This is part one of a two-part article, the second of which will be published tomorrow.
When Tom Roberts oversaw the construction of a 9,000-square-foot data centre for Trinity Health, a group of 44 hospitals, he thought the infrastructure would last four or five years. A little more than three years later, he's looking at adding another 3,000 square feet and re-engineering some of the existing space to accommodate rapidly changing power and cooling needs.

Power struggle

As in many organisations, Trinity Health's data centre faces pressures from two directions. Growth in the business and a trend toward automating more processes as server prices continue to drop have stoked the demand for more servers. Roberts says that as those servers continue to get smaller and more powerful, he can get up to eight times more units in the same space. But the power density of those servers has exploded.

"The equipment just keeps chewing up more and more watts per square foot," says Roberts, director of data centre services at Trinity. That has resulted in challenges meeting power-delivery and cooling needs and has forced some retrofitting.

"It's not just a build-out of space but of the electrical and the HVAC systems that need to cool these very dense pieces of equipment that we can now put in a single rack," Roberts says.

Power-related issues are already a top concern in the largest data centres, says Jerry Murphy, an analyst at Robert Frances Group. In a study his firm conducted in January, 41 per cent of the 50 Fortune 500 IT executives it surveyed identified power and cooling as problems in their data centres, he says.

Murphy also recently visited CIOs at six of the nation's largest financial services companies. "Every single one of them said their No. 1 problem was power," he says. While only the largest data centres experienced significant problems in 2005, Murphy expects more data centres to feel the pain this year as administrators continue to replenish older equipment with newer units that have higher power densities.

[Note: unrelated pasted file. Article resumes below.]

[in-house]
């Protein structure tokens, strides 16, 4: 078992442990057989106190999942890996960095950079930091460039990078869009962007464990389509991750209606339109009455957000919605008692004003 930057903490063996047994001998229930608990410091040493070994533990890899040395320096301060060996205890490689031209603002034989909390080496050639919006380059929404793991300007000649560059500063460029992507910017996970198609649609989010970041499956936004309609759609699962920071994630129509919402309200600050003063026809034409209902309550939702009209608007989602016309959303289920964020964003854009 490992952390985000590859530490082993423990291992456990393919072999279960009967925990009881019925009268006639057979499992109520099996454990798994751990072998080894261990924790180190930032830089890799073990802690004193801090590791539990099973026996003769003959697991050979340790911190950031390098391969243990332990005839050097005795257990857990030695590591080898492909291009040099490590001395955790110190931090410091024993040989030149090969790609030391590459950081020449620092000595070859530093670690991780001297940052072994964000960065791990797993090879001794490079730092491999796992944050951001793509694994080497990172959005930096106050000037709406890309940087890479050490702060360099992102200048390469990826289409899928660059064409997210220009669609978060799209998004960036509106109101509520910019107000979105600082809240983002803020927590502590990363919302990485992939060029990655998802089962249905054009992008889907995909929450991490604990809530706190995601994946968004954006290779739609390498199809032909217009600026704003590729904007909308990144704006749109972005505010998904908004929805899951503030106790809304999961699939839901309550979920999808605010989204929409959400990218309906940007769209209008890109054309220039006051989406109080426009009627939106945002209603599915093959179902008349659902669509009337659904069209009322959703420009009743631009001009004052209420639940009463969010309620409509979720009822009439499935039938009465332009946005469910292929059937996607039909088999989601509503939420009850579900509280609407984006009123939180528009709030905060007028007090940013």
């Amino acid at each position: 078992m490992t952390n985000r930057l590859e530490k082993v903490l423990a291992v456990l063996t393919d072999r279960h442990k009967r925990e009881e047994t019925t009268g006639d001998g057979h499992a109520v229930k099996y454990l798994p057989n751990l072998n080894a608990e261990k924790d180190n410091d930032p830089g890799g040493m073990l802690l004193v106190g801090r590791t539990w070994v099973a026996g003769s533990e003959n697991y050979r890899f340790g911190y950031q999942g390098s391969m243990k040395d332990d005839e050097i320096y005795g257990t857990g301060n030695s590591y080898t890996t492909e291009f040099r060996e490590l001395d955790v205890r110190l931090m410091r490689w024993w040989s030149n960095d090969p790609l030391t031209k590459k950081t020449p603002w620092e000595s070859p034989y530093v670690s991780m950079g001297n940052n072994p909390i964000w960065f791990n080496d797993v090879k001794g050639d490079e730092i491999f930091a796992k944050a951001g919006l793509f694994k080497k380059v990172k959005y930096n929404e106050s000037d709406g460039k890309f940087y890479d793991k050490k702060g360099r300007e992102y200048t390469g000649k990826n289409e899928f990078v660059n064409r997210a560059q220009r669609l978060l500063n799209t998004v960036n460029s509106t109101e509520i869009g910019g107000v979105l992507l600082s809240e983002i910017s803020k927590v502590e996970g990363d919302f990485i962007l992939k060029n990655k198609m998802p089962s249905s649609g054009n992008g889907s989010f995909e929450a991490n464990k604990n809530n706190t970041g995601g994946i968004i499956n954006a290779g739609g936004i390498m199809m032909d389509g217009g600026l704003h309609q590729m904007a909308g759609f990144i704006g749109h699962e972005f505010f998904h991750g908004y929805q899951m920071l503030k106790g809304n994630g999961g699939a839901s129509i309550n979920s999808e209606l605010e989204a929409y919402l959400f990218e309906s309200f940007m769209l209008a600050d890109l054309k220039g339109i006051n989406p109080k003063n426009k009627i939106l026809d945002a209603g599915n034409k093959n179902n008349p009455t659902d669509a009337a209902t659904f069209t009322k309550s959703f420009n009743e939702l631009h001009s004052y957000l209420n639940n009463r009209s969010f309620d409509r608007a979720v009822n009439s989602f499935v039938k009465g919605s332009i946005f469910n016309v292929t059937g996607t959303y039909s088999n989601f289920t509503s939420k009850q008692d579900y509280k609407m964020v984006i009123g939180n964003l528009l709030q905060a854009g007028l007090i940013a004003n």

In large, multi-megawatt data centres, where annual power bills can top £500,000, more efficient designs can significantly cut costs. In many data centres, electricity now represents as much as half of operating expenses, says Peter Gross, CEO of EYP Mission Critical Facilities, New York-based data centre designer. Increased efficiency has another benefit: in new designs, more-efficient equipment reduces capital costs by allowing the data centre to lower its investment in cooling capacity.

Pain points

Trinity's data centre isn't enormous, but Roberts is already feeling the pain. His data centre houses an IBM z900 mainframe, 75 Unix and Linux systems, 850 x86-class rack-mounted servers, two blade-server farms with hundreds of processors, and a complement of storage-area networks and network switches. Simply getting enough power where it's needed has been a challenge. The original design included two 300kW uninterruptible power supplies.

"We thought that would be plenty," he says, but Trinity had to install two more units in January. "We're running out of duplicative power," he says, noting that newer equipment is dual-corded and that power density in some areas of the data centre has surpassed 250 watts per square foot.

At Industrial Light & Magic's brand-new 13,500-square-foot data centre in San Francisco, senior systems engineer Eric Bermender's problem has been getting enough power to ILM's 28 racks of blade servers. The state-of-the-art data centre has two-foot raised floors, 21 air handlers with more than 600 tons of cooling power and the ability to support up to 200W per square foot.

Nonetheless, says Bermender, "it was pretty much outdated as soon as it was built." Each rack of blade servers consumes between 18kW and 19kW when running at full tilt. The room's design specification called for six racks per row, but ILM is currently able to fill only two cabinets in each because it literally ran out of outlets. The two power-distribution rails under the raised floor are designed to support four plugs per cabinet, but the newer blade-server racks require between five and seven. To fully load the racks, Bermender had to borrow capacity from adjacent cabinets.

This is part one of a two-part article, the second of which will be published tomorrow.